Two days ago, my life was nothing—26 years of pure and utter emptiness. But yesterday, that all changed when I set my eyes upon the hilariously quirky Mazda Pathfinder XV-1. It’s an off-roader built specifically for the Burmese market in the early 1970s, and my god is it wonderful.

This green, strange Land Cruiser-ish machine sits on display at Frey’s Mazda Classic Car Museum in Augsburg, Germany. It is undoubtedly the most random off-road vehicle I’ve ever seen, displacing from the top of the list even that ARO 244 I drooled over in Romania last month. Yeah, this Mazda is that weird.

According to the museum, Mazda built these Pathfinder XV-1s from 1970 to 1973 in an assembly plant in Burma (though Curbside Classic member Tatra87 thinks the “Mazda Jeep,” as it was called locally, may have remained in production until the 1990s).

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The SUVs were used mostly by military, police and government officials, came as either soft-tops or hard-tops, and could seat up to nine people thanks to a pair of giant folding benches in the rear.

Underneath, I see a lot of similarities to World War II-era Jeeps. There’s a leaf-sprung solid front axle with two closed-style knuckles on either side attached to drum brakes. Those knuckles turn a pair of nondirectional tires via a steering setup that—minus the damper—actually looks similar to that of a Ford GP or Bantan BRC prototype (the drag link comes from the back and turns the left-side knuckle, which pushes and pulls the other knuckle via a tie rod).

Under the belly, there’s a two-speed transfer case (with a big skid plate underneath it), a thick steel frame, a fuel tank, an exaust pipe, and a pair of driveshafts—just standard old-truck stuff.

As for what’s under the hood, honestly, I don’t know. Frey’s Mazda Classic Car Museum says it’s a 90 horsepower four-cylinder gas engine of unknown displacement. Curbside Classic says that four-banger is probably a Mazda-sourced 2.0-liter, and that a diesel engine was also available. The transmission, based on what I could see through the window, looked like a floor-mounted three-speed manual.

The engine’s displacement isn’t the only mystery surrounding Pathfinder XV-1. Searching online, I found reference to a model called the X2000. YouTuber k360t600 uses this term to reference a right hand drive SUV that appears to be just a shorter version of the XV-1 Pathfinder I saw at the museum. I’m not sure if X2000 might just be the Mazda-internal designation (and Pathfinder the actual model name), but here’s the clip:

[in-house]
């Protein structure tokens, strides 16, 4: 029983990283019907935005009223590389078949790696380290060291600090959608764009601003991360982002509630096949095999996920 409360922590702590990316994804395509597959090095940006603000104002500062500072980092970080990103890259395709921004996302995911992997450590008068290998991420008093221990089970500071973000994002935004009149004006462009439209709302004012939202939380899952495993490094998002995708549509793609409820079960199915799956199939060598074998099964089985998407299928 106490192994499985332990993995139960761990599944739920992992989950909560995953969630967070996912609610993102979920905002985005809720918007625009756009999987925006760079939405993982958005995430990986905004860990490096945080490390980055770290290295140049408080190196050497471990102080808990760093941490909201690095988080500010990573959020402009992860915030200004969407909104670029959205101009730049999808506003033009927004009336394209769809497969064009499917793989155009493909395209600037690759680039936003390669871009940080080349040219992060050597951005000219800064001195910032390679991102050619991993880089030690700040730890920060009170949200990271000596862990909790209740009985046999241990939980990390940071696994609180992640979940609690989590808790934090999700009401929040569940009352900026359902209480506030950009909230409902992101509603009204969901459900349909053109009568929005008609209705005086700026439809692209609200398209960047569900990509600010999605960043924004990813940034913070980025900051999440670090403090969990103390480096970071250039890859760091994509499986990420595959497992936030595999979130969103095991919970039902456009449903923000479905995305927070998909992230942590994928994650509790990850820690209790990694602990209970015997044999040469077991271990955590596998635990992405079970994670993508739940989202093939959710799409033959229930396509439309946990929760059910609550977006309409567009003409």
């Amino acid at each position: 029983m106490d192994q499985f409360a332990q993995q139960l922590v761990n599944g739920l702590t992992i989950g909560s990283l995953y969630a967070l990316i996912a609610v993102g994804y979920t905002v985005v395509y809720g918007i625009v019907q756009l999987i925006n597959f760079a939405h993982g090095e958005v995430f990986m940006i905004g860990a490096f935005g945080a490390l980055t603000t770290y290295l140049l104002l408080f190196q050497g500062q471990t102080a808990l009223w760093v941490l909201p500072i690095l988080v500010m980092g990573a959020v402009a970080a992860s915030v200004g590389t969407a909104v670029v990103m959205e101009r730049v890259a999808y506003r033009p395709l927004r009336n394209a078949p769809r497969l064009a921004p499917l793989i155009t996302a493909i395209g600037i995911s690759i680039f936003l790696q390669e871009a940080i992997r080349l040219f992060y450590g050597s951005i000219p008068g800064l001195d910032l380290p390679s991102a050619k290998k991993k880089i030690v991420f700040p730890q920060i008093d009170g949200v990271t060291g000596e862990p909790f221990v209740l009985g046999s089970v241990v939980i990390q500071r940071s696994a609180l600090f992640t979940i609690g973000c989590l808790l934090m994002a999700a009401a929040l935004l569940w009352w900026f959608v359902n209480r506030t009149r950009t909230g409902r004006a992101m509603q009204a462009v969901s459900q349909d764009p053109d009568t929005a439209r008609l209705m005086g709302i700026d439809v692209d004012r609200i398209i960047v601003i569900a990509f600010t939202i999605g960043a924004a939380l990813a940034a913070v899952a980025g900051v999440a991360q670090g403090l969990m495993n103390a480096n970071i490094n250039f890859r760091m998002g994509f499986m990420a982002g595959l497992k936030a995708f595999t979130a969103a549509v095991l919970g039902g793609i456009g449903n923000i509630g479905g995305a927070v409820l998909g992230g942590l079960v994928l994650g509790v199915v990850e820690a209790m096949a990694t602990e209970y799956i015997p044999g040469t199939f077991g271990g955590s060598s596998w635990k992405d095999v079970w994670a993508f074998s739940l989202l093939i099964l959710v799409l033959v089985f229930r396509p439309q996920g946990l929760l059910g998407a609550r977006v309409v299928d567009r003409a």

The XV-1 Pathfinder was allegedly designed by Mazda in Hiroshima in the late 1960s, and then shipped to Burma in the form of knock-down kits. Those knock down kits, according to Curbside Classic, got put together at the “Ministry of Industry’s No. 2 Automobile Factory” in Htonbo, and the world became a better place.

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A much better place. Because, I mean, just look at the design on this thing. It’s all over the place—just a hodgepodge of random lines and curves. First, there’s that curve starting at the fender “flare,” running along the bottom of the door, kicking up over the wheel, and ending at the center of the back of the bedside.

Then there’s the shoulder line, which starts at the top of the enormous front fenders, changes direction just above the front wheels, and rises up to the door, where it remains level until the back of the bedside.

The front is its own brand of special. There’s a split front windshield (with opposing style wipers), a hood that—along with parts of the fenders—looks like the top part of a cardboard box (but does, in fact, line up with the beltline). There’s also a weird-shaped grille with an old-style Mazda logo at the center, an awkward chin that jots from that grille out to the bumper, and round indicators on the fenders that seem a little too spaced out from one another.

The whole thing is just bizarre. An off-roader by Mazda? Built for Burma? With a mysterious engine (and perhaps model name) and ridiculous—but amazing—styling?

I’m absolutely, positively, head-over-heels in love.